The Letters of Ivor Punch

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Read 10/07/2018-15/07/2018

Rating: 3 stars

Read for The Reader’s Room European Backpacking Challenge

Colin MacIntyre records and performs as Mull Historical Society. He’s one of my favourite musicians. He’s also an author. The Letters of Ivor Punch is his first novel and it won the Edinburgh International Book Festival First Book Award in 2015.

Set on an unnamed island that is easily identified as Mull, the story begins with Jake Punch visiting the sports ground where his late father broke the island’s long jump record. He’s there because his uncle Ivor Punch has died and Jake, who has been distributing letters written by his uncle, has one last letter to deliver. Except he can’t deliver it because it’s a letter to his dad and his dad was killed by Pan Am flight 103, the aeroplane brought down over Lockerbie by a Libyan terrorist.

Instead Jake reads the letter and discovers that his curmudgeonly old uncle missed his brother, Jake’s dad, in ways similar to Jake. The letter triggers memories for Jake, centred on his uncle and the letters he wrote to the great and the good. Continue reading

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The Hate U Give

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Read 05/05/2018-08/05/2018

Rating: 3 stars

Angie Thomas’s teen drama The Hate U Give hadn’t crossed my radar until it was included in the Reader’s Room March Madness Reading Challenge. When we were voting on which books we thought we’d be likely to read, I scored it low because I’m not big on reading Young Adult literature. A couple of bookish friends recommended it, though, after I finished Sing, Unburied, Sing.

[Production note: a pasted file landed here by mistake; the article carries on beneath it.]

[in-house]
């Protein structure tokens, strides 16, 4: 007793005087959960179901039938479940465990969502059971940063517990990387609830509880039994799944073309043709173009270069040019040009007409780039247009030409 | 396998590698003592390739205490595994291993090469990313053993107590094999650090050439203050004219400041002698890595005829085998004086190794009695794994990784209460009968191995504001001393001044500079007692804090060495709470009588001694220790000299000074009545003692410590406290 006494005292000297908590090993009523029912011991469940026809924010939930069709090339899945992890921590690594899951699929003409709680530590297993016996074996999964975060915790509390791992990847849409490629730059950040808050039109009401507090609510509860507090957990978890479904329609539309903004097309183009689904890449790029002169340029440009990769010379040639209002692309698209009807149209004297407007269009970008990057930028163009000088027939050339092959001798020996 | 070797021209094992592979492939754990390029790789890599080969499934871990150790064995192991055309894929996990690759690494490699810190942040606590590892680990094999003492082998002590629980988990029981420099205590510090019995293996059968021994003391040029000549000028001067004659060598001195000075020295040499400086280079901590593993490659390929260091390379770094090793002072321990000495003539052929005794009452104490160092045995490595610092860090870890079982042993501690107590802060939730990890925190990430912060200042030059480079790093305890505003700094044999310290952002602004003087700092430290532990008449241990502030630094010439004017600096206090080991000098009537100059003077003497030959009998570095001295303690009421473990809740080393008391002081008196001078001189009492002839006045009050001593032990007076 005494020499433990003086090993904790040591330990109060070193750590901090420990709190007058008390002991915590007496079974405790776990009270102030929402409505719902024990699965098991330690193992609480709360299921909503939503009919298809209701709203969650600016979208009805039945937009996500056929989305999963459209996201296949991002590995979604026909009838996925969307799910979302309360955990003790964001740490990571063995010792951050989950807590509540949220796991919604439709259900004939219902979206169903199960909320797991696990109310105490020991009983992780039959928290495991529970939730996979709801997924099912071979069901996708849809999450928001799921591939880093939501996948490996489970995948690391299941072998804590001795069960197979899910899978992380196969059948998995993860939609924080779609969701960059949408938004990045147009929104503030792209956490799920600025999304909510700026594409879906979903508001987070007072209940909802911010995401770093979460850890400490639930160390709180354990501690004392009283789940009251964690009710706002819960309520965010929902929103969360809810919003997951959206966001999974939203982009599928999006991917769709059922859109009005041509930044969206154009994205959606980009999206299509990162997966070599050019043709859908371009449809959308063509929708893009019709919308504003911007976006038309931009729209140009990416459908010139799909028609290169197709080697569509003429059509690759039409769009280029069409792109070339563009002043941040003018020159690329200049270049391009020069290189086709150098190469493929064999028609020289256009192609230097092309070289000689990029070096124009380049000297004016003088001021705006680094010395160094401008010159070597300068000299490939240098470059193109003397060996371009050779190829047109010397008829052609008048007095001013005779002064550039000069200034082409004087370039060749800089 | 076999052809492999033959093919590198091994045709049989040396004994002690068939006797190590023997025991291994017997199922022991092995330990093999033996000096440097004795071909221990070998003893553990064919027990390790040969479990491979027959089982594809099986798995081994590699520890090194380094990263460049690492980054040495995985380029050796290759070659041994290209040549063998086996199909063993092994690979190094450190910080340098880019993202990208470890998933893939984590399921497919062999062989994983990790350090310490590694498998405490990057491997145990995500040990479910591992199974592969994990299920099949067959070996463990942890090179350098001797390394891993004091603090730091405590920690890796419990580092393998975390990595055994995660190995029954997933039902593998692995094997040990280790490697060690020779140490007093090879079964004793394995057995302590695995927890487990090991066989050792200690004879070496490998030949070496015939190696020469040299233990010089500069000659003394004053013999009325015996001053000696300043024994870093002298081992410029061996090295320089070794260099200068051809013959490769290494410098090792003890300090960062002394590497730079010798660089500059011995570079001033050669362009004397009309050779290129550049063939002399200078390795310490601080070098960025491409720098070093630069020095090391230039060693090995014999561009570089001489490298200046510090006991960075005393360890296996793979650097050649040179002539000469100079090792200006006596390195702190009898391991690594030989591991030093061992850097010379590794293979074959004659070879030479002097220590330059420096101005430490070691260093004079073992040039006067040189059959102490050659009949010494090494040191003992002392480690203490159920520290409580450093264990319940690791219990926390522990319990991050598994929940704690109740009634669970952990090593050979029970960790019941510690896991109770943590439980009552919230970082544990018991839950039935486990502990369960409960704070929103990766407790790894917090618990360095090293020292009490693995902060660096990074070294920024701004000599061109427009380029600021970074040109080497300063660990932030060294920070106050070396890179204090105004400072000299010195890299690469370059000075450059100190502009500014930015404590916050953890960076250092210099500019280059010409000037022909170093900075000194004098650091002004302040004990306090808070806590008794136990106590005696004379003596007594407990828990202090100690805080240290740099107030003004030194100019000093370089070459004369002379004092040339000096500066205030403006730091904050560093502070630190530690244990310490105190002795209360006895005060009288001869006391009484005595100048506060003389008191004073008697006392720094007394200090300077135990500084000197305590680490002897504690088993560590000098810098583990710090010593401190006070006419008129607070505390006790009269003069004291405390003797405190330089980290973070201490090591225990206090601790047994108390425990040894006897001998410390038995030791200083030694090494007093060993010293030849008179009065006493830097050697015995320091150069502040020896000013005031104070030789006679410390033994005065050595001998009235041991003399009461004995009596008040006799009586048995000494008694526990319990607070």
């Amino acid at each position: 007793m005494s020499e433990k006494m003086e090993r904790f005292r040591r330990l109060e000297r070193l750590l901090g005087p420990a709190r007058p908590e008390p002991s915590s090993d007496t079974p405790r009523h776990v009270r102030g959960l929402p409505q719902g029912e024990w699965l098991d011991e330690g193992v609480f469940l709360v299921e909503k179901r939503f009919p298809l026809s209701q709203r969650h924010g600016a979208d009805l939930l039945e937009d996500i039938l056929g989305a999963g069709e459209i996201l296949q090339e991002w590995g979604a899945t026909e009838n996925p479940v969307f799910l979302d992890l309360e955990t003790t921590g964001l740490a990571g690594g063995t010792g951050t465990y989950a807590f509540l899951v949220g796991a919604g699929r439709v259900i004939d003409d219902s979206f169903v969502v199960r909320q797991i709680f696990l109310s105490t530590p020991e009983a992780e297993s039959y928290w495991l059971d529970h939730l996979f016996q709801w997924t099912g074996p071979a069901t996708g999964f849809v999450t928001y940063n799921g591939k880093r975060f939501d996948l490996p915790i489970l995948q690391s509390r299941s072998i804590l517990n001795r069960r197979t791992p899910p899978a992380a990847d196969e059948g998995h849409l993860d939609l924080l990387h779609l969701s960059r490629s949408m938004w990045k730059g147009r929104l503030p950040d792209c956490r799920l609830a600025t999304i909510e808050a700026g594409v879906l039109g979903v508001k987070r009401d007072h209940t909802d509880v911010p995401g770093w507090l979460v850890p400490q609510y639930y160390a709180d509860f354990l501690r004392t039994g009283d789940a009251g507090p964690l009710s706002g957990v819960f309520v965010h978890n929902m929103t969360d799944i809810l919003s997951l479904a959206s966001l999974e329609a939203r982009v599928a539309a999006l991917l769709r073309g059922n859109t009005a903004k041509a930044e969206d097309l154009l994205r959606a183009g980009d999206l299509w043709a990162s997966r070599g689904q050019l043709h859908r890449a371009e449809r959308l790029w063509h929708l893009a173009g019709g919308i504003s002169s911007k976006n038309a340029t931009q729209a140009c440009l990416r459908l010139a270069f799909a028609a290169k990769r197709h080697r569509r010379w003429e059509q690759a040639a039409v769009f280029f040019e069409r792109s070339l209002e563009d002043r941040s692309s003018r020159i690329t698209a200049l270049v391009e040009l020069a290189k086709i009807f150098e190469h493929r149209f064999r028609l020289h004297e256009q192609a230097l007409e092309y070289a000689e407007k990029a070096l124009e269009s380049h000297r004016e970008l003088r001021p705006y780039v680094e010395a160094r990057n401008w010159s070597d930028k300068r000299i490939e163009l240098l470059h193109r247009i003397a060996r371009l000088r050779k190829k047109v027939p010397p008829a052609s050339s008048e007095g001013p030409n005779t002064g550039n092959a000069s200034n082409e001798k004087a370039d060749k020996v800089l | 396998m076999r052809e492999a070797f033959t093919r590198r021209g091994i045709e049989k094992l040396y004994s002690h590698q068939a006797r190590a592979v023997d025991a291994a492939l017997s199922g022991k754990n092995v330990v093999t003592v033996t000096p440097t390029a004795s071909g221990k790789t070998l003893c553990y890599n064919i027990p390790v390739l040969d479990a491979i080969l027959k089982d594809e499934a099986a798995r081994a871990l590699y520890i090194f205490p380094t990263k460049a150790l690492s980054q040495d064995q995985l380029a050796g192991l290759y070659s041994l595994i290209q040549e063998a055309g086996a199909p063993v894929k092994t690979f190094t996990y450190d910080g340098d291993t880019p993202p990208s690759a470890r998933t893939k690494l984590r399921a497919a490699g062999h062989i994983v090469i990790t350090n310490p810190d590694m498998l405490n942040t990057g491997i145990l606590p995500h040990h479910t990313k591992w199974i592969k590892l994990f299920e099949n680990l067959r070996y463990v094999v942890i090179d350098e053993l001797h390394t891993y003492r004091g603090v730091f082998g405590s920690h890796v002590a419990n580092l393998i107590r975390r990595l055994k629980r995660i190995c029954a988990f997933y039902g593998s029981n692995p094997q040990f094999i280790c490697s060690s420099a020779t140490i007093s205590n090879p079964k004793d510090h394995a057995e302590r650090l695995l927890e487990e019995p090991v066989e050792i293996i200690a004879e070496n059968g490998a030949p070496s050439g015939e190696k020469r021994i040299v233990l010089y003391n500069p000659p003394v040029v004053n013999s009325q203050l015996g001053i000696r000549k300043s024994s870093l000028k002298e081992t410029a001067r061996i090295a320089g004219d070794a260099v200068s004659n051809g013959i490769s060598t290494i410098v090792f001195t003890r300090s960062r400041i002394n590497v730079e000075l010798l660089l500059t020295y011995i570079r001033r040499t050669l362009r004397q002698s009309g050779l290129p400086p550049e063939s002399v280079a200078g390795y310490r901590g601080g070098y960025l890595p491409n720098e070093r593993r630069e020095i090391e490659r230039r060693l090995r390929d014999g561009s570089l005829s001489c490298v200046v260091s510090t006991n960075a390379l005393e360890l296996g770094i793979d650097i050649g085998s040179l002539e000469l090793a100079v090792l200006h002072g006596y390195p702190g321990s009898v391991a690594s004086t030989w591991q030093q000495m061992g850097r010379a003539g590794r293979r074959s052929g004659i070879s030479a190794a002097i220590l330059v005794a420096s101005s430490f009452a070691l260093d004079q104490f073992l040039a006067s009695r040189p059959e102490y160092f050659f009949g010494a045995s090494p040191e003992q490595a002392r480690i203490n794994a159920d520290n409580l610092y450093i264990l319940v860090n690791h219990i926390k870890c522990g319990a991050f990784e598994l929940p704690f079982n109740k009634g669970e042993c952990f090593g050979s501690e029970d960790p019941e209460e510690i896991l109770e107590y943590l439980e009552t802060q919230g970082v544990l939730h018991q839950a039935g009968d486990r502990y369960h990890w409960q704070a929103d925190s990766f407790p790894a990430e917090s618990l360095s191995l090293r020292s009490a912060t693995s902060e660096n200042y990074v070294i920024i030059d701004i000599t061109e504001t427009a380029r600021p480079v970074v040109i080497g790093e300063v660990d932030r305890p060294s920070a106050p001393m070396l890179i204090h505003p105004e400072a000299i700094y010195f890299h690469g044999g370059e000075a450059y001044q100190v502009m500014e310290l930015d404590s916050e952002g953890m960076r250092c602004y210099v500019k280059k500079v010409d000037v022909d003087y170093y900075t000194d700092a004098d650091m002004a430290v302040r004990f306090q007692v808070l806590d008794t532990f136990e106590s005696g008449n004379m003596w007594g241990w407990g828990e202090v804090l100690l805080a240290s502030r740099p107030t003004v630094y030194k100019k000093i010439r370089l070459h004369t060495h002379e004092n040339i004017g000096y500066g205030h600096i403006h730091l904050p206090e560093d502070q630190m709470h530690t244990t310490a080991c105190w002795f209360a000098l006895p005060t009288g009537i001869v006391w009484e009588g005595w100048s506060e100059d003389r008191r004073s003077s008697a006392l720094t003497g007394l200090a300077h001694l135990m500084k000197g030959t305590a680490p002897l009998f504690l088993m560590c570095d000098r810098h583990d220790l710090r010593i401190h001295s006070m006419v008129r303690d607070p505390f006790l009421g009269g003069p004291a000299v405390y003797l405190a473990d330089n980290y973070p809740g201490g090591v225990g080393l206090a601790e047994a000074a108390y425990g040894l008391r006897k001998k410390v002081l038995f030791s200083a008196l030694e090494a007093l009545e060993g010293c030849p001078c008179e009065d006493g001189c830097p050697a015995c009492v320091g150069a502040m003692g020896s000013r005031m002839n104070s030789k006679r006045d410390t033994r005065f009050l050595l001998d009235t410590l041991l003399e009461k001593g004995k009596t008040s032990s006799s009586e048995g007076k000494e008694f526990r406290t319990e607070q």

I feel a little mean, only rating it 3 stars. It’s a good book, but there were things about it that annoyed me, because I’m not a teenager and no longer care about the things that matter to teenagers. I’m glad that I read it, though. Continue reading

I Was Told to Come Alone: My journey behind the lines of jihad

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Read 14/04/2018-22/04/2018

Rating: 4 stars

All you need to know is, you need to read this book.

I became aware of I Was Told to Come Alone when it was included in the March Madness Reading Challenge. After I read Home Fire, I felt like I needed to read something based on the real experience of the young men who become jihadis and the young women who become jihadi brides. So I reserved it at the library. And I’m very glad that I did. Continue reading

Sing, Unburied, Sing

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Read 03/04/2018-08/04/2018

Rating: 5 stars

Sing, Unburied, Sing is Jesmyn Ward’s third novel. It’s the first I’ve heard of, thanks to the Women’s Prize for Fiction. It’s also the book I chose to win in the Reader’s Room March Madness Reading Challenge. It didn’t win, but so what? It’s a book that is more than a reading challenge target.

It’s a book that is full of life. A book that will enrich the life of anyone who reads it. This book is vital. Continue reading

Home Fire

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Read 22/03/2018-24/03/2018

Rating: 3 stars

When this came out and I read reviews of it, I wasn’t particularly grabbed by what was said. It’s one of the books on this year’s March Madness Reading Challenge over at The Reader’s Room and, because of its ranking in the pool, it’s one of the books I chose to make the final, so I thought I should read it. It’s also on the longlist for this year’s Women’s Prize for Fiction.

I don’t know what to say about it. It was slow to start, but then kept me gripped as the story unfurled, like one of the main characters removing her hijab. Continue reading